With the entire Design District feeding off luxury town home and condo developments such as Azure and One Arts Plaza, the fine art market has also been strong. “The city is not hurting right now for residents who appreciate art and want to surround themselves with beautiful things,” says Karen Fedri, director of the Gerald Peters Gallery. She spends a lot of time educating newly affluent collectors. Now that real estate investments are riskier, these buyers are focused on the potential of museum-quality art. “People are turning to art as a place to shelter their money,” Fedri says. “Some will still see a particular painting and say, ‘I want to wake up and look at that every single day,’ and not care so much about the history of the piece. Others come in and say they understand that they’re supposed to like what they’re looking at, but they want us to help them find something that will at least hold its value over time.” Western artists are always popular, and the gallery featured a rare John Mix Stanley painting of fur trappers at a recent exhibit, priced at $1.8 million. For modern tastes, a small Georgia O’Keeffe painting of a sunflower is just over half a million.
What possible comfort is there in economic news like this for North Texans at the other end of the income spectrum, people who are very worried about the cost of gas and bread and milk? Terry L. Clower, associate director of the Center for Economic Development and Research at the University of North Texas, says that when sales at Stanley Korshak go up, for example, the money stream does work its way into a variety of different pockets. But he downplays the general benefit of luxury spending and consumption. “If a well-to-do person becomes more well-to-do, maybe they buy a better car,” Clower says. “That’s a good thing, because the car salesman gets a commission and the dealership gets the revenue. But it has a relatively small impact on the local economy. The real reason it’s good to see this group growing is because they are indicative of well-performing firms. And there are probably a lot of other folks at these firms who are also doing well. It’s not millionaires, per se, who are driving the economy; it’s their companies. Because these people do create jobs.”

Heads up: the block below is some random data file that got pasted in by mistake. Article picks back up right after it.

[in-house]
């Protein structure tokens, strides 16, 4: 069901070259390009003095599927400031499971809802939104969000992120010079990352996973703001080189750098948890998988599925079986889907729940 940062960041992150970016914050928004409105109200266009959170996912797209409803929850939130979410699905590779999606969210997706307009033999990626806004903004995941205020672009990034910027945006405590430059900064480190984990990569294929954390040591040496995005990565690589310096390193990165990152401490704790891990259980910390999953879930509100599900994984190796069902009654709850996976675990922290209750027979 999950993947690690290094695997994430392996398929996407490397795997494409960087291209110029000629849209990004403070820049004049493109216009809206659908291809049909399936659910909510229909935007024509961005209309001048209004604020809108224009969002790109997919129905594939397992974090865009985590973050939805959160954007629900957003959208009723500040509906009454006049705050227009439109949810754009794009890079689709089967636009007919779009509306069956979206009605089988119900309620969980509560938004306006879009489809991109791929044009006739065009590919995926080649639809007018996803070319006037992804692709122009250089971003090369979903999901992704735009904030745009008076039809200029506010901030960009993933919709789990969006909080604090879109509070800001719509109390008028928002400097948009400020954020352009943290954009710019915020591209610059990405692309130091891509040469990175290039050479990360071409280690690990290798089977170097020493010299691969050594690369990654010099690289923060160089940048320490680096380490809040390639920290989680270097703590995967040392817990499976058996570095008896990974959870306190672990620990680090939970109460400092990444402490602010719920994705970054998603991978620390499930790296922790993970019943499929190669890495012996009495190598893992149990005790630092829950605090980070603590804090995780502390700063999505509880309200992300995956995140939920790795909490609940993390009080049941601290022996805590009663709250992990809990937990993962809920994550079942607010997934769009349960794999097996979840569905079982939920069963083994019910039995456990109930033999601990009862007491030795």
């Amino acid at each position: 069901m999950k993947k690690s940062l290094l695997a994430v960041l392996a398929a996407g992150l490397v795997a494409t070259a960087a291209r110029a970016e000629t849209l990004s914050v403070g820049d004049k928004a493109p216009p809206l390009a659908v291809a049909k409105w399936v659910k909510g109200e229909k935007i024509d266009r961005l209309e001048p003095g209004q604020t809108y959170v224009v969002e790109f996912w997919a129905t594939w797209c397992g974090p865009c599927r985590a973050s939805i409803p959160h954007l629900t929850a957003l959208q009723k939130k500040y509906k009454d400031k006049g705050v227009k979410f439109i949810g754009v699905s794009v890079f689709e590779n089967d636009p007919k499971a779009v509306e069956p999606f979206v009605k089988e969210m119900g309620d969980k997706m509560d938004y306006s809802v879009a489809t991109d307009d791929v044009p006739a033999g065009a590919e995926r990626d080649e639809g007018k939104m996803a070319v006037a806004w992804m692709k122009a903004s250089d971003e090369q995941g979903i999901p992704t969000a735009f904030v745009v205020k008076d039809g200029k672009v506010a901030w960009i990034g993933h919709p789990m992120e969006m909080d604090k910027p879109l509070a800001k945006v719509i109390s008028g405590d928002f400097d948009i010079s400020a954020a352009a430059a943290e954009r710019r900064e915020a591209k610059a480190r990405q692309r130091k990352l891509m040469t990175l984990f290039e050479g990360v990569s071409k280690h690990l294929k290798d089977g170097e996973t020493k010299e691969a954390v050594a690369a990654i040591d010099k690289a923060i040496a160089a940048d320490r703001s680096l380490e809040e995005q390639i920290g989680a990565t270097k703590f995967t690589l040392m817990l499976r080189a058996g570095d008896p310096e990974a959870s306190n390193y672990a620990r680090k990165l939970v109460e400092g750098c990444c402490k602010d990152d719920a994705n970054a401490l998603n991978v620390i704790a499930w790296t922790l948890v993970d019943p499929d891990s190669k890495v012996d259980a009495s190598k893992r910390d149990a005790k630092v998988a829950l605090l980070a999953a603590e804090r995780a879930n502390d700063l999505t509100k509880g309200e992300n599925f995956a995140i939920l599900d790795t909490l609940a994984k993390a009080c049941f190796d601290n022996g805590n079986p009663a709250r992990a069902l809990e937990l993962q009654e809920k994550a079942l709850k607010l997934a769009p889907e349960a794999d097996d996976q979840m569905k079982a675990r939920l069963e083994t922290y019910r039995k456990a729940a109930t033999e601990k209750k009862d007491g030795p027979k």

A quarter of the million-dollar households in the Merrill Lynch study belong to independent business owners. According to Clower, the most valuable players in the local wealth equation are not the veterans who leave the game and funnel their money overseas. The real stars are the women and men who postpone their liquidity events and keep on minding their stores, agencies, and companies. The large stream of operational cash that these entrepreneurs constantly reinvest in the community helps explain why Dallas added 81,900 jobs last year—tops in employment growth nationwide. Paul Spiegelman, CEO of the Beryl Companies, exemplifies the hidden core strength these very active entrepreneurs provide to local commerce. He and his brothers moved Beryl from Los Angeles to Hurst in 1995. With 330 employees in a recently expanded facility, Spiegelman likes to describe the operation as small. His relentless “small is better” strategy has turned the company into the country’s dominant health care customer-service firm, and his promotion of worker-friendly culture has had a big influence in the entire industry. The approach mesmerizes competitors and investment bankers who have repeatedly tried to talk the 50-year-old into selling. But like most entrepreneurs, Spiegelman’s professional passion is fine-tuning the enterprise he founded in 1985. As part of that evolutionary process, he recently filled a slate of new senior-level positions. “One of the reasons we came here was because we saw the Dallas market as a great talent pool,” he says. “And that still holds true. Everybody we added is local and all the candidates were impressive.”